Know what needs to be sharp. This is often a matter of preference, but there are a few things to know. The first is that our eyes are automatically drawn to the sharpest portion of an image, so the focal point we select is what we want to highlight to the viewer – this may very often not be the closest part of the subject, or even the most colorful or contrasting. When we do this, however, it should be worth our attention: healthy, unblemished and undamaged, geometrically balanced, aesthetically pleasing. I have often picked through a cluster of flowers to find the one that looked the best, and had the best lighting angle, to select as the focal point. In such cases, others nearby might not have been as easy on the eyes but it really didn’t matter; even though they were not out-of-focus enough to eradicate their imperfections, attention was drawn away from them by the sharper blossom.

Also know that, as a species, we tend to look to the eyes first – keeping these sharp is automatically more pleasing to the viewer, even if it’s an insect with compound eyes. In situations where there are a variety of eyes to choose from, such as a small group of people, pick the set with the best lighting, expression, and ability to draw the viewer in; definitely the one facing more towards the camera, all other things being equal. Remember that a lot of photography is emotional, so providing a subject that the viewer relates to easiest makes the image stronger.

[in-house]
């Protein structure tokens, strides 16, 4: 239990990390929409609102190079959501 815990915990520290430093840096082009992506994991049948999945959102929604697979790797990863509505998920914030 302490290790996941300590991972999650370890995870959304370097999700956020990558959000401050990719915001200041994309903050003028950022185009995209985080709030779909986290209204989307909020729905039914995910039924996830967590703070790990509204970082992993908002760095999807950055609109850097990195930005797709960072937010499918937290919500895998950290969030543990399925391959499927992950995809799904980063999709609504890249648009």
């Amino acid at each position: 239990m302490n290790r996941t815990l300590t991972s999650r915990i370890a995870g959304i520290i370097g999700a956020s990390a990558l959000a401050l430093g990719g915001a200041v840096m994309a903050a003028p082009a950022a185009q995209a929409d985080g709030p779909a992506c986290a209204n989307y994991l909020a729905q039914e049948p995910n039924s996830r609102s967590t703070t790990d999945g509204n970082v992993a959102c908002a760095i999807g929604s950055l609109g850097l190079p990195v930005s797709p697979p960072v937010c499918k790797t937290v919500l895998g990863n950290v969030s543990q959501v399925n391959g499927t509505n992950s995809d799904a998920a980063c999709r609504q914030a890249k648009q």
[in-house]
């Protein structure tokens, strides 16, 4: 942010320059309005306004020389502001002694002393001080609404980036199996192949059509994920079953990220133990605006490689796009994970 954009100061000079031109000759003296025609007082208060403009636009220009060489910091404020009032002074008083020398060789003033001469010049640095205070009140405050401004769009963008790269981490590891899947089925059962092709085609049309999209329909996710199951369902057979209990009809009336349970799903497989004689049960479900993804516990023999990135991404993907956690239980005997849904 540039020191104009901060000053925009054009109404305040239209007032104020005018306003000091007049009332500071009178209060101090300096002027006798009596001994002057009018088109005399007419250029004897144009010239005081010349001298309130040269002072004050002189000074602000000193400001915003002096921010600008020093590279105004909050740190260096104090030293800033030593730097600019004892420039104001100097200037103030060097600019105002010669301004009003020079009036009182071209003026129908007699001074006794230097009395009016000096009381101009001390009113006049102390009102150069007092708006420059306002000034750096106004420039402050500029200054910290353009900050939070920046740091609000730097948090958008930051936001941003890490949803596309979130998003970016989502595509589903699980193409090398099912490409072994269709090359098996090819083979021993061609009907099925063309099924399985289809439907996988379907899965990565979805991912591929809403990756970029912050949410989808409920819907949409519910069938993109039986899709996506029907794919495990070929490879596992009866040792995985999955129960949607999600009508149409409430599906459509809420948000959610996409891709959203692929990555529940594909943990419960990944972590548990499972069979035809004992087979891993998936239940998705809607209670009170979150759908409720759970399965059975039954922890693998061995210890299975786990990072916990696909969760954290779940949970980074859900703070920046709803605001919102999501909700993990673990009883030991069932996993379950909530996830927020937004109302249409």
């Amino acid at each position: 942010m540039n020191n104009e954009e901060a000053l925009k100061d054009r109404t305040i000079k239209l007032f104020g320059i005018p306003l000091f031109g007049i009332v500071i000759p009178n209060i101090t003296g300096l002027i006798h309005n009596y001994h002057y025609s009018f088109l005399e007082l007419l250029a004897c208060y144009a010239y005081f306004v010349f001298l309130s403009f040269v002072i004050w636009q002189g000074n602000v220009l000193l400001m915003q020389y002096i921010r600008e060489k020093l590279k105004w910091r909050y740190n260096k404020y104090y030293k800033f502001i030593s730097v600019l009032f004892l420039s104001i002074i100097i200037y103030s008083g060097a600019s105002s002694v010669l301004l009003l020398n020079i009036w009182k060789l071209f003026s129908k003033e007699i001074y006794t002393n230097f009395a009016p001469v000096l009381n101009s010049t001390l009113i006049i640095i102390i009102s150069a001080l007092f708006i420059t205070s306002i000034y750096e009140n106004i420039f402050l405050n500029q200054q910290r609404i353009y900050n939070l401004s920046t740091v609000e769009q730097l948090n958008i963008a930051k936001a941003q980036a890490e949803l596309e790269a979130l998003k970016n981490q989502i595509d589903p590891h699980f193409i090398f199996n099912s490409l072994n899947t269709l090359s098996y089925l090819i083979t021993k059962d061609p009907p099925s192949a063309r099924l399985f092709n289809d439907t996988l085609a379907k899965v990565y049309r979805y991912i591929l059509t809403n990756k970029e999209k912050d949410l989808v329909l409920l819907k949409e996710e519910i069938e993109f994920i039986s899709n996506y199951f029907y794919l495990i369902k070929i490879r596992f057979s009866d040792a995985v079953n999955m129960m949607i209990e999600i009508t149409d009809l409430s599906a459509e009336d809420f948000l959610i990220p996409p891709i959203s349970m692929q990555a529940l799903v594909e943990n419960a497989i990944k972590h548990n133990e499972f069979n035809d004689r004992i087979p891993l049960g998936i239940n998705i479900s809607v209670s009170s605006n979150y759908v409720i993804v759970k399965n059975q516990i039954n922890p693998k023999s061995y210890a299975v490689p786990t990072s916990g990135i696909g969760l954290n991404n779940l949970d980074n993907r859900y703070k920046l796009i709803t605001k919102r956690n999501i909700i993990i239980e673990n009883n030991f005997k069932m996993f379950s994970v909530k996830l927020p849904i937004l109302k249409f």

When in doubt, try again. There’s nothing worse than snapping a once-in-a-lifetime frame and getting home to discover that focus wasn’t perfect. If the conditions give any opportunity at all for focus to be off, get several frames, and if need be, vary the techniques. Twitch the camera away from the subject for a moment, letting it refocus elsewhere, before aiming back and locking focus on the subject again; sometimes this is enough to tweak focus just a tad sharper (some lenses lock on better when focusing out rather than in, i.e. tracking out from being focused much closer than the subject really is… or vice versa.) Close the aperture down a little to allow some leeway with depth of field. Shoot a few frames to try and capture when you’re holding the steadiest. Switch to manual focus and shoot a few frames with tiny adjustments of the ring. As long as you get one image that works…